At this time, Witt noticed Troopers Flanigan and Burkhart approaching and that Trooper Burkhart was pointing a gun at him. According to Witt, as the troopers surrounded him, Trooper Bowman began to pull Witt down toward the ground. As Witt fell, Trooper Burkhart struck him in the head with his gun. Witt claims that he was not resisting the officers or moving toward them in a threatening manner. Moreover, according to Witt, although he called out that his head was split open, the troopers continued kicking and kneeing him as he lay face down in a mud puddle. Witt maintains that he initiated no blows but “may have swung” after being “hit several times.” The troopers then took Witt's wallet, handcuffed him, dragged him across the yard, and threw him against a tree. Both Gedon and one of her children corroborate Witt's version of events.

The troopers relate a very different tale and maintain that the video from Trooper Bowman's dashboard camera substantiates their version of events. The troopers contend that the video demonstrates that (1) Witt, not Trooper Bowman, forcefully opened the passenger side door of Gedon's vehicle and then swung both of his legs out of the vehicle; (2) Witt stood up in front of Trooper Bowman in an aggressive manner; (3) Witt never reached for his wallet before or after he stood up; and (4) Trooper Burkhart reholstered his service weapon without ever striking Witt. The troopers maintain that, after the parties moved out of camera view, as Trooper Bowman brought Witt to the ground, Trooper Flanigan inadvertently struck Witt on the back of the head with a Maglite flashlight, and that this inadvertent blow, not any intentional beating, caused Witt's injuries.* The troopers concede that as Trooper Bowman began to bring Witt to the ground, the entire incident moved off camera.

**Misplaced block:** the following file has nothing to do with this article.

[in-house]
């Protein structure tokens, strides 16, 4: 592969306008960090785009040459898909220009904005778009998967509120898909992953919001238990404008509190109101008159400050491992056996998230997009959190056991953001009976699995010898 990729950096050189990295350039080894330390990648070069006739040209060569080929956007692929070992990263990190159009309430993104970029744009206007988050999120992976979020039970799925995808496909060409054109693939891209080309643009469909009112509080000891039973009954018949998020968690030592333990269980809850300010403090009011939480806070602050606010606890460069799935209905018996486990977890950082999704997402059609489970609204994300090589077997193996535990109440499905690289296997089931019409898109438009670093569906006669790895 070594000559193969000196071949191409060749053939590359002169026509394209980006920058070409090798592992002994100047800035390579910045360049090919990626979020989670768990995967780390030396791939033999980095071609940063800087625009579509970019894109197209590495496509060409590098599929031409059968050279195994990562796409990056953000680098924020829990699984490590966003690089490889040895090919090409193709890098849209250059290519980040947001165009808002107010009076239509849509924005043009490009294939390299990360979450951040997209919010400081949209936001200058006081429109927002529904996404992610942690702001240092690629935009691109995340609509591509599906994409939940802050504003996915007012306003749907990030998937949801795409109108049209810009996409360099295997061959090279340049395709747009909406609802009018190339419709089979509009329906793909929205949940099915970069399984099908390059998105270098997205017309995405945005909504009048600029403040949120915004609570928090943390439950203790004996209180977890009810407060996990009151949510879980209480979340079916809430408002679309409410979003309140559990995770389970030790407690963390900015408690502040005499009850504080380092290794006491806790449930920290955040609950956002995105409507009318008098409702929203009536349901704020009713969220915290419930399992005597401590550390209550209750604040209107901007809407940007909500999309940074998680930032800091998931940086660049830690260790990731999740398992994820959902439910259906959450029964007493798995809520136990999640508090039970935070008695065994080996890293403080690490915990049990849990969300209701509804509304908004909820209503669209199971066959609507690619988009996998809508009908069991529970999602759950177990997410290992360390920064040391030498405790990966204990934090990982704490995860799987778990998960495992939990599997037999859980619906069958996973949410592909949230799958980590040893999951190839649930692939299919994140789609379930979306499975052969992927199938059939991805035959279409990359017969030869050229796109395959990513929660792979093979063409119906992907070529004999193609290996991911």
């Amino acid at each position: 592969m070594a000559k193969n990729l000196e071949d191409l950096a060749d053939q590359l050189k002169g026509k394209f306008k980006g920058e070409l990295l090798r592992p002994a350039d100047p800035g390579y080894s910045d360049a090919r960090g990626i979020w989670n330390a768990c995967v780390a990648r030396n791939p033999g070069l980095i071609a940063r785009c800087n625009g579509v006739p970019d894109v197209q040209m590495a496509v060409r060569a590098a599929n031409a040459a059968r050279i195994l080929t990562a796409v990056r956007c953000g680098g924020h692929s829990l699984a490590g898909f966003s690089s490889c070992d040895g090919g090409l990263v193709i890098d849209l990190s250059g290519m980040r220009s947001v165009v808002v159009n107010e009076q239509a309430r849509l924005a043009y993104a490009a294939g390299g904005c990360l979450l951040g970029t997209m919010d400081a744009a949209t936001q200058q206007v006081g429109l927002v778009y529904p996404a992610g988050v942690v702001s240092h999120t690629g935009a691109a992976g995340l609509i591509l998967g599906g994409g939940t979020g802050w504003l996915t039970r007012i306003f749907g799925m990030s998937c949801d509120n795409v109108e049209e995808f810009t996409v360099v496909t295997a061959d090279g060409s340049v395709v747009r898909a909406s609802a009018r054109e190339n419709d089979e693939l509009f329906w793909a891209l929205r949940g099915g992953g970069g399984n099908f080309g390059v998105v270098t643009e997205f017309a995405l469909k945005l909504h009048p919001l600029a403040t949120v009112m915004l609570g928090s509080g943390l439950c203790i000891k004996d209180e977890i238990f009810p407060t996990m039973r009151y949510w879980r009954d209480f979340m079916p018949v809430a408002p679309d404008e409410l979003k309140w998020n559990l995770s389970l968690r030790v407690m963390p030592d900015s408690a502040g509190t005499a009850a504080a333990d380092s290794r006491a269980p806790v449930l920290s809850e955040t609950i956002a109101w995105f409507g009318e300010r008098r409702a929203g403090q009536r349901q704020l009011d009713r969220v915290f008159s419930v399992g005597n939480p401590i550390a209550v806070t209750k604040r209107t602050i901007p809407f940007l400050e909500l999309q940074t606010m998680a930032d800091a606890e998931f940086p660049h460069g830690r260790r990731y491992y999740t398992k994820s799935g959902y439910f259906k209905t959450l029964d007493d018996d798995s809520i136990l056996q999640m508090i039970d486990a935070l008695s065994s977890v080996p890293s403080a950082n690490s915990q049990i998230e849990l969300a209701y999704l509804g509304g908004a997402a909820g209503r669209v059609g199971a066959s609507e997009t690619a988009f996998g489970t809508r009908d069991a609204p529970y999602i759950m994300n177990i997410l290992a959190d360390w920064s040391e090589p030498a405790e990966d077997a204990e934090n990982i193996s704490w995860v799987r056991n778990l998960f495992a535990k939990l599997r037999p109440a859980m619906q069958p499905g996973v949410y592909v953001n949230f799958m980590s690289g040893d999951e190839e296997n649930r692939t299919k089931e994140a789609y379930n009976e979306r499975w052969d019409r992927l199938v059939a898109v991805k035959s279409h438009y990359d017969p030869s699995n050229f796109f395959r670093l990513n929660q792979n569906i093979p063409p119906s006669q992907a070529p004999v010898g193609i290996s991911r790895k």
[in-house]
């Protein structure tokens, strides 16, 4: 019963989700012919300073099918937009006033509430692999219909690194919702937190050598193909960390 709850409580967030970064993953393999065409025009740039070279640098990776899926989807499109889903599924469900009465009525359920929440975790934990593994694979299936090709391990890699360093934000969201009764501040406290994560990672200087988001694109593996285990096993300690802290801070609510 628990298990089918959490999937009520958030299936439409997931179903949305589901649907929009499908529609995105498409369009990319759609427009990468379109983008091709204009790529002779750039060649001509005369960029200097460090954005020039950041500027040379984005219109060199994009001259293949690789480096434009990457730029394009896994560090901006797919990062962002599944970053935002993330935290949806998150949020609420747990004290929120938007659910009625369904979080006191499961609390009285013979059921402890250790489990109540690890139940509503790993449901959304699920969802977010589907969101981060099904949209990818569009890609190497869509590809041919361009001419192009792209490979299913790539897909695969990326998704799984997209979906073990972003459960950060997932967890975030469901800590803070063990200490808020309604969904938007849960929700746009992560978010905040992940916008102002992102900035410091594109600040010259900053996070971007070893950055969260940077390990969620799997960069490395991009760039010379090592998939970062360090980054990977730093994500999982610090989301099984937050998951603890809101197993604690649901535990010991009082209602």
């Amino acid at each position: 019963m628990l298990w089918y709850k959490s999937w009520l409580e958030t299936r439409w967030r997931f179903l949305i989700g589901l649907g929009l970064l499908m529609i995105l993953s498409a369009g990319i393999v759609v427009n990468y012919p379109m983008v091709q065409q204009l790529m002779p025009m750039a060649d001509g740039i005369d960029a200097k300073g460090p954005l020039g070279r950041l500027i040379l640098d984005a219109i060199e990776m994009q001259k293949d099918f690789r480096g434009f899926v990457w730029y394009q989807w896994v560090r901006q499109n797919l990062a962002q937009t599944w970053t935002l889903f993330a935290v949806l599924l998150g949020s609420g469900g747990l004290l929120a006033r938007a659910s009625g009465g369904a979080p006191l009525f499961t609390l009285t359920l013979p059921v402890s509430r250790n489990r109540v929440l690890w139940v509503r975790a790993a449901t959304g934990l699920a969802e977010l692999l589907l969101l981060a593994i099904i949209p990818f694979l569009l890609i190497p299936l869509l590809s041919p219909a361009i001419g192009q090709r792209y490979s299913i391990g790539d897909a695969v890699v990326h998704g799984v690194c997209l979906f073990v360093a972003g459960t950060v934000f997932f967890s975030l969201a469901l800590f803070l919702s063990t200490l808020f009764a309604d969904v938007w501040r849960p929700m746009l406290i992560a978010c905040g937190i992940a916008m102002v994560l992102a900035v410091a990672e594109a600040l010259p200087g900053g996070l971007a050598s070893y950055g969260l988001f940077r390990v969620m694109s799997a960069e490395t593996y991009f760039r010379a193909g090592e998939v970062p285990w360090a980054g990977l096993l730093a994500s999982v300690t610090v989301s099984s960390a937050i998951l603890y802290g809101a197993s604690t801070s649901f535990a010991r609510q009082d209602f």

The district court denied the troopers' motion for summary judgment on qualified immunity grounds, concluding that Witt presented sufficient evidence to raise genuine issues of material fact. The troopers timely filed this interlocutory appeal. Witt has moved to dismiss the appeal, arguing that we lack jurisdiction to entertain it.

II.

“[Q]ualified immunity protects government officials from liability for violations of constitutional rights that were not clearly established at the time of the challenged conduct.” Iko v. Shreve, 535 F.3d 225, 233 (4th Cir.2008) (citing Harlow v. Fitzgerald, 457 U.S. 800, 818 (1982)). It constitutes an “immunity from suit rather than a mere defense to liability; and like an absolute immunity, it is effectively lost if a case is erroneously permitted to go to trial.” Mitchell v. Forsyth, 472 U.S. 511, 526 (1985) (emphasis omitted). Accordingly, “a district court's denial of a claim of qualified immunity, to the extent that it turns on an issue of law, is an appealable ‘final decision’ ․ notwithstanding the absence of a final judgment.” Id. at 530 (emphasis added); see also Behrens v. Pelletier, 516 U.S. 299, 301 (1996); Johnson v. Jones, 515 U.S. 304, 313 (1995); Winfield v. Bass, 106 F.3d 525, 528 (4th Cir.1997) (en banc).

However, “a defendant, entitled to invoke a qualified immunity defense, may not appeal a district court's summary judgment order insofar as that order determines whether or not the pretrial record sets forth a ‘genuine’ issue of fact for trial.” Johnson, 515 U.S. at 319-20 (emphasis added). Although an appellate court can, on interlocutory appeal, decide “purely legal questions relating to qualified immunity,” it may not reweigh the record evidence “to determine whether material factual disputes preclude summary disposition.” Iko, 535 F.3d at 234; see also Culosi v. Bullock, 596 F.3d 195, 203 n.6 (4th Cir.2010); Winfield, 106 F.3d at 529.